Background: Cytisine, a partial agonist that binds with high affinity to the α(4)β(2) nicotinic acetylcholine receptor, is a low-cost treatment that may be effective in aiding smoking cessation. This study assessed the efficacy and safety of cytisine as compared with placebo.
Methods: We conducted a single-center, randomized, double-blind, placebo-controlled trial. Participants were randomly assigned to receive cytisine or matching placebo for 25 days; participants in both groups received a minimal amount of counseling during the study. The primary outcome measure was sustained, biochemically verified smoking abstinence for 12 months after the end of treatment. Of 1542 adult smokers screened, 740 were enrolled and 370 were randomly assigned to each study group.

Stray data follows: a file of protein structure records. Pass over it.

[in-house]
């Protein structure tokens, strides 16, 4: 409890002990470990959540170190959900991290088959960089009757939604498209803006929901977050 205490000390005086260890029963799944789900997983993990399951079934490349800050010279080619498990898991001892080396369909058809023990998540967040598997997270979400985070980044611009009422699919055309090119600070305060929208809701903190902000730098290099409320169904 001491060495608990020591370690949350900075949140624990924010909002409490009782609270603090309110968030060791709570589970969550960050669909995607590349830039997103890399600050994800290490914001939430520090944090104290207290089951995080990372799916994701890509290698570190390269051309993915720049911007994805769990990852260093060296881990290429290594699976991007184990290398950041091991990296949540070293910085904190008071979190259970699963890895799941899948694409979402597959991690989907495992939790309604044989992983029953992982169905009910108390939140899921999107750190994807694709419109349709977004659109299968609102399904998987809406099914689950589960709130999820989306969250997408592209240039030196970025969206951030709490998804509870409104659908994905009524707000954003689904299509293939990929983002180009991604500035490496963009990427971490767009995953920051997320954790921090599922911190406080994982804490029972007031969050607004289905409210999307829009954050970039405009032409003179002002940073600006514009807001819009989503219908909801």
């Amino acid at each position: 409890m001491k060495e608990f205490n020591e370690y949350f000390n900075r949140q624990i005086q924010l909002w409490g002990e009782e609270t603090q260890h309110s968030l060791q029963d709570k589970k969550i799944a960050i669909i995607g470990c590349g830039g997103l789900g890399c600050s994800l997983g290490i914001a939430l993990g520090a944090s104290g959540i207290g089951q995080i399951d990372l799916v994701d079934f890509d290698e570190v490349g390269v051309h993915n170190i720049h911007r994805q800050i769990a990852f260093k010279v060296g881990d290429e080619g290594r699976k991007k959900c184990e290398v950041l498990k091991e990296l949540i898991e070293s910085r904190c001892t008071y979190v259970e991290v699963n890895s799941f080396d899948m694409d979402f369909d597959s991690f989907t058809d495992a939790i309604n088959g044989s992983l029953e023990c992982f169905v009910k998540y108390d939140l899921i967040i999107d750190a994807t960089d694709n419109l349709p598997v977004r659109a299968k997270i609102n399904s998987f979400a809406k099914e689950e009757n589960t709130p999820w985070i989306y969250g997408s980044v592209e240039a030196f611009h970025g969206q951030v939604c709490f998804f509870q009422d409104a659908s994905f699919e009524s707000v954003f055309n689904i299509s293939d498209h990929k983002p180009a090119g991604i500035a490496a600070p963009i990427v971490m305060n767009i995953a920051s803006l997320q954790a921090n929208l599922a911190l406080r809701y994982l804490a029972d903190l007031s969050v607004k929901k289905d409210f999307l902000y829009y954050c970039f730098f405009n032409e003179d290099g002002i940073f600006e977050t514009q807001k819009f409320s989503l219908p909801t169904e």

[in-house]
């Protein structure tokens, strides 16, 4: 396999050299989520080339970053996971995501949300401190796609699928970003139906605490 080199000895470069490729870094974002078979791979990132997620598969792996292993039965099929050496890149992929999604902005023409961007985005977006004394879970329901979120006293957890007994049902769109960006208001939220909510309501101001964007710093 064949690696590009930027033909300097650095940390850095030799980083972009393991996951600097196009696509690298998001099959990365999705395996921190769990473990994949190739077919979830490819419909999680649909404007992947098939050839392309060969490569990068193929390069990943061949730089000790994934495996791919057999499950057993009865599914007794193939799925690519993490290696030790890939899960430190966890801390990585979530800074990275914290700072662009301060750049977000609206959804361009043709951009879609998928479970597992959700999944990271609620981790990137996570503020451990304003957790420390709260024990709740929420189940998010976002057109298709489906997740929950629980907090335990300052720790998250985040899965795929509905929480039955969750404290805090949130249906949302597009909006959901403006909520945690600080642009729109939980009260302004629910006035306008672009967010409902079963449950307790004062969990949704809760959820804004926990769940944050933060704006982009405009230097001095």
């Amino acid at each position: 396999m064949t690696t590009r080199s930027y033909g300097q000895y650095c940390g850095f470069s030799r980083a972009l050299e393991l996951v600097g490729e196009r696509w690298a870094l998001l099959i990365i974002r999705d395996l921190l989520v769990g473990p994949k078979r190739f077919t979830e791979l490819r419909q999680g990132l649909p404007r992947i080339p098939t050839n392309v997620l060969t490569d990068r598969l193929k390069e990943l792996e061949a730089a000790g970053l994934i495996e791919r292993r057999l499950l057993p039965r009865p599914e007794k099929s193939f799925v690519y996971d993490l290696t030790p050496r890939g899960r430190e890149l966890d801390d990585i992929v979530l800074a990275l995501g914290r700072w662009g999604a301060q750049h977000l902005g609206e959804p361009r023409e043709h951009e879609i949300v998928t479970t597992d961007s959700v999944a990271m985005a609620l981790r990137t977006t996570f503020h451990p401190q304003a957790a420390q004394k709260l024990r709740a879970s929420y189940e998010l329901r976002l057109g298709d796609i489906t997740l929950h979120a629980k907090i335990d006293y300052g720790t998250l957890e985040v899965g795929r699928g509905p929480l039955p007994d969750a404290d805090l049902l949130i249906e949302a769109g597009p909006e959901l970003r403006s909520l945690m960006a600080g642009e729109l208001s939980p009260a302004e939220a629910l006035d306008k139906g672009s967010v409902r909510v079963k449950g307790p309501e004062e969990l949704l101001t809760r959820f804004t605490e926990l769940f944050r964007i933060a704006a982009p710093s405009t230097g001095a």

Results: The rate of sustained 12-month abstinence was 8.4% (31 participants) in the cytisine group as compared with 2.4% (9 participants) in the placebo group (difference, 6.0 percentage points; 95% confidence interval [CI], 2.7 to 9.2; P=0.001). The 7-day point prevalence for abstinence at the 12-month follow-up was 13.2% in the cytisine group versus 7.3% in the placebo group (P=0.01). Gastrointestinal adverse events were reported more frequently in the cytisine group (difference, 5.7 percentage points; 95% CI, 1.2 to 10.2).
Conclusions: In this single-center study, cytisine was more effective than placebo for smoking cessation. The lower price of cytisine as compared with that of other pharmacotherapies for smoking cessation may make it an affordable treatment to advance smoking cessation globally.